Cases reported "Maxillary Neoplasms"

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1/56. Fibrodysplasia ossificans progressiva and associated osteochondroma of the coronoid process in a child.

    The article reports the occurrence of osteochondroma in a fibrodysplasia ossificans progressiva patient. A 5-year-old boy presented with limited mouth opening and firm swelling of the right zygomatic complex area. The boy had bilateral hallux valgus of the great toes and heterotopic endochondral ossification of facial and neck regions. Associated osteochondroma of the coronoid process and aggressive heterotopic ossification of masticatory and neck muscles were found in response to traumatic injuries. Natural and clinical histories of fibrodysplasia ossificans progressiva were reviewed. An early diagnosis and avoidance of factors that aggravate ossification are key factors in reducing the expected degree of physical disabilities of patients. An early recognition of congenital skeletal deformities, early detection of abnormal ossification, and awareness of the disease by the involved physicians are important factors in the early diagnosis of the disease and in reducing any unnecessary trauma. Bone scintigrams and CT scans are effective noninvasive tools for an early detection of ossification and for monitoring the progression of the disease. Further investigation of its pathogenesis at a molecular level is important to understand better the nature of the disease and to develop an effective treatment protocol.
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2/56. Malignant ameloblastoma of the maxilla.

    This case illustrates a rare occurrence of an ameloblastoma arising in the maxilla and metastasizing to the neck and lungs within a three-year period following the initial resection. A discussion of the pathology is presented and the necessity for aggressive initial therapy with close follow-up is emphasized.
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3/56. endodermal sinus tumor of the maxillary sinus: a case report.

    endodermal sinus tumor is an uncommon malignant germ cell tumor that occurs in both gonadal and extragonadal tissues. Endodermal sinus tumors of the head and neck, exclusive of the central nervous system, are rare. We report a case of endodermal sinus tumor arising from the maxillary sinus in a 4-year-old boy. Combined treatment with radiation therapy and chemotherapy resulted in complete tumor regression.
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4/56. Reconstruction of the pediatric maxilla and mandible.

    BACKGROUND: The creation of osseous defects in the upper and lower jaws in children is an uncommon occurrence. It is therefore likely that a head and neck reconstructive surgeon will accumulate only limited experience in restoring such defects. We have reviewed 7 pediatric bone-containing microvascular free flap reconstructions in 6 patients for reconstruction of the upper or lower jaws. Three patients were available for long-term follow-up to evaluate the effect of osseous free flap reconstruction on function and growth and development of the donor site. DESIGN: Retrospective review. SETTING: Academic tertiary referral center for otolaryngology. patients AND methods: Six pediatric patients ranging in age from 8 to 16 years underwent 2 fibular, 4 scapular, and 1 iliac free flap procedure for restoration of 2 maxillary and 5 mandibular defects from 1992 to 1997. Three of the 6 patients were available for long-term follow-up to assess the postoperative donor site function in an effort to determine the effect of this surgery on long-term donor site morbidity and development. RESULTS: Two patients were lost to follow-up, and 1 died secondary to complications related to distant metastatic disease. Three of 6 patients were observed for 2 years 6 months, 4 years, and 4 years 2 months, respectively. Two of the 3 patients who were observed long term have undergone full dental rehabilitation and currently maintain a regular diet and deny pain with mastication or deglutition. One patient did not require dental rehabilitation. All 3 patients demonstrate gross facial symmetry and normal dental occlusion. Assessment of the fibular donor site demonstrated normal limb length and circumference. The patients denied pain or restriction to recreational activity. Scapular donor sites demonstrated normal range of motion, strength, and shoulder stability. CONCLUSIONS: Free flap reconstruction of the pediatric maxilla and mandible requires harvesting bone from actively growing donor sites. We have found no evidence of functional deficit after bone harvest from the fibular or scapular donor sites. patients demonstrate normal growth at the donor sites, and symmetry of the mandible and maxilla is preserved.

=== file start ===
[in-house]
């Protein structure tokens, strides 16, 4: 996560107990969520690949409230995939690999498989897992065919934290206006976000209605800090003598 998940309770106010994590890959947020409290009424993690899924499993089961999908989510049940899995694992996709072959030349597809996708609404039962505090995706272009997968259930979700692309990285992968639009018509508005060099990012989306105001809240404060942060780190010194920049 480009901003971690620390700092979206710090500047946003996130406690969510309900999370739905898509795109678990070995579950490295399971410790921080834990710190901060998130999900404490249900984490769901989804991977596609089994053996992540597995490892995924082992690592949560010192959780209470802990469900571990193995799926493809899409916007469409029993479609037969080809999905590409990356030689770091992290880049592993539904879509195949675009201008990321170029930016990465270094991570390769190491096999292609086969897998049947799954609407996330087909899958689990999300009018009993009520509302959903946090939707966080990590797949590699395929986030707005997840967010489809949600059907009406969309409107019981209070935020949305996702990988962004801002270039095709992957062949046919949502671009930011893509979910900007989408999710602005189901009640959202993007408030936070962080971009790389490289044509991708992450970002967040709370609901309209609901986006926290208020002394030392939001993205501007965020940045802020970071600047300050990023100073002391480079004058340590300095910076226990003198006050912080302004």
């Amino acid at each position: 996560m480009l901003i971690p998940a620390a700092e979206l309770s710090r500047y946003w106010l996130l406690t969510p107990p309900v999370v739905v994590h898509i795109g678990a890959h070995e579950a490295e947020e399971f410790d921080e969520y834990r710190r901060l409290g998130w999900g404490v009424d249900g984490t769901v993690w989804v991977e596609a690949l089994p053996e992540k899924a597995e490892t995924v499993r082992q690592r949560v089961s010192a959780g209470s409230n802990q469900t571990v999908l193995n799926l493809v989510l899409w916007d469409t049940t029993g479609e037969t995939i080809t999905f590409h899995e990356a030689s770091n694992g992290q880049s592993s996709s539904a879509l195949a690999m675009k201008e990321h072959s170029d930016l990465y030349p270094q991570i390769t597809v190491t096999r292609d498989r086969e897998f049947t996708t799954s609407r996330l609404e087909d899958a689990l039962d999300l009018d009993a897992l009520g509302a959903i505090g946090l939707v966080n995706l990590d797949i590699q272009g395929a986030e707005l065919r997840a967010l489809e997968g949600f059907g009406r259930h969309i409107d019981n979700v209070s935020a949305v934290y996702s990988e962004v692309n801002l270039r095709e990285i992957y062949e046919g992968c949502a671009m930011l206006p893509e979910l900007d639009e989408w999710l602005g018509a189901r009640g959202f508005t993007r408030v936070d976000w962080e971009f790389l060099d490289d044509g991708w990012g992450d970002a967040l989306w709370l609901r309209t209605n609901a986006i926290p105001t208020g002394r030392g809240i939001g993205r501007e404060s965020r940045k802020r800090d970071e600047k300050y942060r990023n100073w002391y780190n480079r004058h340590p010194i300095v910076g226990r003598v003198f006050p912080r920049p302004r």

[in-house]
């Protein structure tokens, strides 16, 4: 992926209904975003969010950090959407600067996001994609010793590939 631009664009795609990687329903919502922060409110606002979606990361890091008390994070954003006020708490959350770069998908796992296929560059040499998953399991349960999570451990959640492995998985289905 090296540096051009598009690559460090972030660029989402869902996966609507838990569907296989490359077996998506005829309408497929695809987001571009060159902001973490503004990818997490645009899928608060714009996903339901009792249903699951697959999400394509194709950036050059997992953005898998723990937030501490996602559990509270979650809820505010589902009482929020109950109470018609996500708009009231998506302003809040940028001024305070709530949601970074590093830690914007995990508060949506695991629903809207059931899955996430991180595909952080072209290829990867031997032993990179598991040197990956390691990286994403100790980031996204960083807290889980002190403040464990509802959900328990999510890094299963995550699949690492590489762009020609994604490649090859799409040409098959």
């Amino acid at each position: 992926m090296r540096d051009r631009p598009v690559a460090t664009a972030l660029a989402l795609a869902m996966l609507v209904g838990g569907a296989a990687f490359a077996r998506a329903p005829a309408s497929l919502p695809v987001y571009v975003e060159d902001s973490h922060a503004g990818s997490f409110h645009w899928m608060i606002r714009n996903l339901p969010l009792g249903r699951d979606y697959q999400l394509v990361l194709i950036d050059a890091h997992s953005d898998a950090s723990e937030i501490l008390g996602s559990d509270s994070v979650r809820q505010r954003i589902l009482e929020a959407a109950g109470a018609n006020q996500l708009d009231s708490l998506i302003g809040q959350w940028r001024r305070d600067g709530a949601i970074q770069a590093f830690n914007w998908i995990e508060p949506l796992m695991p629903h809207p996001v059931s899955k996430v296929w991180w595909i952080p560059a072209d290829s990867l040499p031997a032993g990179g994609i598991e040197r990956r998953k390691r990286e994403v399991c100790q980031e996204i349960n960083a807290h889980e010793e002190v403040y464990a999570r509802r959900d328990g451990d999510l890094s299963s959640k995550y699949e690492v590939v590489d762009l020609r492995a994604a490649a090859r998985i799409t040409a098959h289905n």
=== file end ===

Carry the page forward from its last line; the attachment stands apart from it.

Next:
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5/56. Trans-osseous passage of head and neck brachytherapy tubes.